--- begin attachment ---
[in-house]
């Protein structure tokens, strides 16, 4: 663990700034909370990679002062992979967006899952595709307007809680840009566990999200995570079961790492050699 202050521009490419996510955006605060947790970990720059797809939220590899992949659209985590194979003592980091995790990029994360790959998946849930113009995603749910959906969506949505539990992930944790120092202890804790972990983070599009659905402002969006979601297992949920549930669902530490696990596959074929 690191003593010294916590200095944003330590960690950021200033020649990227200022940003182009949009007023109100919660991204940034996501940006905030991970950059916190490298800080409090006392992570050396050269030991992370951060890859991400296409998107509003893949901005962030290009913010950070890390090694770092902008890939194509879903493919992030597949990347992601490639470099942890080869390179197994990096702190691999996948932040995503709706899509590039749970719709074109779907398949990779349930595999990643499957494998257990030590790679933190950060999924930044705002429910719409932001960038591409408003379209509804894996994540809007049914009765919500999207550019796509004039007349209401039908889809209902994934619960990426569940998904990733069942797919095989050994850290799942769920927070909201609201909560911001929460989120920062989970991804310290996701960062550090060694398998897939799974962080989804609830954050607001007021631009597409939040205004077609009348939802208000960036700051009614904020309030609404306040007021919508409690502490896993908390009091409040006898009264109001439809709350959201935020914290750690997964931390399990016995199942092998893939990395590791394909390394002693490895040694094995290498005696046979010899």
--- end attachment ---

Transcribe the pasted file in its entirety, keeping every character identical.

[in-house]
């Protein structure tokens, strides 16, 4: 663990700034909370990679002062992979967006899952595709307007809680840009566990999200995570079961790492050699 202050521009490419996510955006605060947790970990720059797809939220590899992949659209985590194979003592980091995790990029994360790959998946849930113009995603749910959906969506949505539990992930944790120092202890804790972990983070599009659905402002969006979601297992949920549930669902530490696990596959074929 690191003593010294916590200095944003330590960690950021200033020649990227200022940003182009949009007023109100919660991204940034996501940006905030991970950059916190490298800080409090006392992570050396050269030991992370951060890859991400296409998107509003893949901005962030290009913010950070890390090694770092902008890939194509879903493919992030597949990347992601490639470099942890080869390179197994990096702190691999996948932040995503709706899509590039749970719709074109779907398949990779349930595999990643499957494998257990030590790679933190950060999924930044705002429910719409932001960038591409408003379209509804894996994540809007049914009765919500999207550019796509004039007349209401039908889809209902994934619960990426569940998904990733069942797919095989050994850290799942769920927070909201609201909560911001929460989120920062989970991804310290996701960062550090060694398998897939799974962080989804609830954050607001007021631009597409939040205004077609009348939802208000960036700051009614904020309030609404306040007021919508409690502490896993908390009091409040006898009264109001439809709350959201935020914290750690997964931390399990016995199942092998893939990395590791394909390394002693490895040694094995290498005696046979010899």